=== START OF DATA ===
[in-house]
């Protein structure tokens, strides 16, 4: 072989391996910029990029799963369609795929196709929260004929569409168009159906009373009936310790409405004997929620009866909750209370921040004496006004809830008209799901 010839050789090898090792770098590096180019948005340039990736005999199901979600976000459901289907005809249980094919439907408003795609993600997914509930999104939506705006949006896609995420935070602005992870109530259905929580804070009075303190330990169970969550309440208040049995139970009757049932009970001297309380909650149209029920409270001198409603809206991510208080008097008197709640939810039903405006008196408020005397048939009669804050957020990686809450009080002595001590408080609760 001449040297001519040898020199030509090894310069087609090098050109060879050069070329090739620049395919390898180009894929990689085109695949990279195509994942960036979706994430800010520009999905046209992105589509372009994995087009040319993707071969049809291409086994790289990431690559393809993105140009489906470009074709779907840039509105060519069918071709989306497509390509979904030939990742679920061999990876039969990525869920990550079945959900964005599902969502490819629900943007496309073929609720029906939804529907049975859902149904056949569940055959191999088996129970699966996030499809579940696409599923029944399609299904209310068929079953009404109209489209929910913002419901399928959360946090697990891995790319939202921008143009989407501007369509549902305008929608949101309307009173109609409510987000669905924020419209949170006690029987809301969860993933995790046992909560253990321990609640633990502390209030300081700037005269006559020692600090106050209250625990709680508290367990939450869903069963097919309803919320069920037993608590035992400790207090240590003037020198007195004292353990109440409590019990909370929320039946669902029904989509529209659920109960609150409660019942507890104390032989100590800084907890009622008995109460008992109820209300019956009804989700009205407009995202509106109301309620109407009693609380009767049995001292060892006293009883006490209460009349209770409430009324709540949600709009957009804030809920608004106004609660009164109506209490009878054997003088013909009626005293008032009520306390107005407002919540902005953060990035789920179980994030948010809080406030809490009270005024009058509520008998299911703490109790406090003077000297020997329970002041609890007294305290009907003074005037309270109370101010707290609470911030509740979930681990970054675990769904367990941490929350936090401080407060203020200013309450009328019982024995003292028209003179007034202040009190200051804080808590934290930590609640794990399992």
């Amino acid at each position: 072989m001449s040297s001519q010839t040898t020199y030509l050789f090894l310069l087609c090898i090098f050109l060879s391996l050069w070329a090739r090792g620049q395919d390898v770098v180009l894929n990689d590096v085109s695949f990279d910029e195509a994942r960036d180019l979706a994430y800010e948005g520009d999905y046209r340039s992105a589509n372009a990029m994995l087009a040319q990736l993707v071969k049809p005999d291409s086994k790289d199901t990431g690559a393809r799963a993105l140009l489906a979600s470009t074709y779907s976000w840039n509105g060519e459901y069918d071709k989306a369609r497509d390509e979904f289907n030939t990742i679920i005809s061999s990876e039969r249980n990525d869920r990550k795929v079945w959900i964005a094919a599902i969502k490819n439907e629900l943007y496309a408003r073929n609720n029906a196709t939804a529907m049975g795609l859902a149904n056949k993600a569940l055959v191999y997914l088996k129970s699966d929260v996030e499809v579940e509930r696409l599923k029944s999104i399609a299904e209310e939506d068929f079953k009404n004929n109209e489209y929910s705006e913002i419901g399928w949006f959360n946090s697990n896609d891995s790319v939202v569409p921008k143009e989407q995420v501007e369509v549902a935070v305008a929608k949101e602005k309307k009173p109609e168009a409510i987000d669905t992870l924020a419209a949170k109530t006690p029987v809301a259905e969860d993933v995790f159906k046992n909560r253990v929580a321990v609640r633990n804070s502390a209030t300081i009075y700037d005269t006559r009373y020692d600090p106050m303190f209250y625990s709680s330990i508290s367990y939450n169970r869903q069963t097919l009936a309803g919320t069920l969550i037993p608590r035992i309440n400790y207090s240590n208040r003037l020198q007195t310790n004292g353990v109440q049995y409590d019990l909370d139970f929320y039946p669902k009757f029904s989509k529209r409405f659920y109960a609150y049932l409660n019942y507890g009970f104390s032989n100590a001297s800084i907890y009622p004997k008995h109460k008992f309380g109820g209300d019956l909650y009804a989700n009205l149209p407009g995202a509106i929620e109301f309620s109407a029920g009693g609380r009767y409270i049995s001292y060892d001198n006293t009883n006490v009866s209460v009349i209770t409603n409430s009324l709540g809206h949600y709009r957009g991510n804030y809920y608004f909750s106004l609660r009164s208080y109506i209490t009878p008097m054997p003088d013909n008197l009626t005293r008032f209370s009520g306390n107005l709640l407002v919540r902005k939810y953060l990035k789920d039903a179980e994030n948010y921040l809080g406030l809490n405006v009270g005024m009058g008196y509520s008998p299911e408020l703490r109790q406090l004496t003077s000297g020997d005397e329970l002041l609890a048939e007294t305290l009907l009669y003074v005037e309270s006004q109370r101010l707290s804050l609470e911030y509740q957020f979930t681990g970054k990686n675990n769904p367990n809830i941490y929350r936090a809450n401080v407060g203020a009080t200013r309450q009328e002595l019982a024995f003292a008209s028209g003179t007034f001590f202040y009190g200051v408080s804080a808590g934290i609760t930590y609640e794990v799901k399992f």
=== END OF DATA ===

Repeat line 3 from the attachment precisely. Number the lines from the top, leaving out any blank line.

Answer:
């Amino acid at each position: 072989m001449s040297s001519q010839t040898t020199y030509l050789f090894l310069l087609c090898i090098f050109l060879s391996l050069w070329a090739r090792g620049q395919d390898v770098v180009l894929n990689d590096v085109s695949f990279d910029e195509a994942r960036d180019l979706a994430y800010e948005g520009d999905y046209r340039s992105a589509n372009a990029m994995l087009a040319q990736l993707v071969k049809p005999d291409s086994k790289d199901t990431g690559a393809r799963a993105l140009l489906a979600s470009t074709y779907s976000w840039n509105g060519e459901y069918d071709k989306a369609r497509d390509e979904f289907n030939t990742i679920i005809s061999s990876e039969r249980n990525d869920r990550k795929v079945w959900i964005a094919a599902i969502k490819n439907e629900l943007y496309a408003r073929n609720n029906a196709t939804a529907m049975g795609l859902a149904n056949k993600a569940l055959v191999y997914l088996k129970s699966d929260v996030e499809v579940e509930r696409l599923k029944s999104i399609a299904e209310e939506d068929f079953k009404n004929n109209e489209y929910s705006e913002i419901g399928w949006f959360n946090s697990n896609d891995s790319v939202v569409p921008k143009e989407q995420v501007e369509v549902a935070v305008a929608k949101e602005k309307k009173p109609e168009a409510i987000d669905t992870l924020a419209a949170k109530t006690p029987v809301a259905e969860d993933v995790f159906k046992n909560r253990v929580a321990v609640r633990n804070s502390a209030t300081i009075y700037d005269t006559r009373y020692d600090p106050m303190f209250y625990s709680s330990i508290s367990y939450n169970r869903q069963t097919l009936a309803g919320t069920l969550i037993p608590r035992i309440n400790y207090s240590n208040r003037l020198q007195t310790n004292g353990v109440q049995y409590d019990l909370d139970f929320y039946p669902k009757f029904s989509k529209r409405f659920y109960a609150y049932l409660n019942y507890g009970f104390s032989n100590a001297s800084i907890y009622p004997k008995h109460k008992f309380g109820g209300d019956l909650y009804a989700n009205l149209p407009g995202a509106i929620e109301f309620s109407a029920g009693g609380r009767y409270i049995s001292y060892d001198n006293t009883n006490v009866s209460v009349i209770t409603n409430s009324l709540g809206h949600y709009r957009g991510n804030y809920y608004f909750s106004l609660r009164s208080y109506i209490t009878p008097m054997p003088d013909n008197l009626t005293r008032f209370s009520g306390n107005l709640l407002v919540r902005k939810y953060l990035k789920d039903a179980e994030n948010y921040l809080g406030l809490n405006v009270g005024m009058g008196y509520s008998p299911e408020l703490r109790q406090l004496t003077s000297g020997d005397e329970l002041l609890a048939e007294t305290l009907l009669y003074v005037e309270s006004q109370r101010l707290s804050l609470e911030y509740q957020f979930t681990g970054k990686n675990n769904p367990n809830i941490y929350r936090a809450n401080v407060g203020a009080t200013r309450q009328e002595l019982a024995f003292a008209s028209g003179t007034f001590f202040y009190g200051v408080s804080a808590g934290i609760t930590y609640e794990v799901k399992f």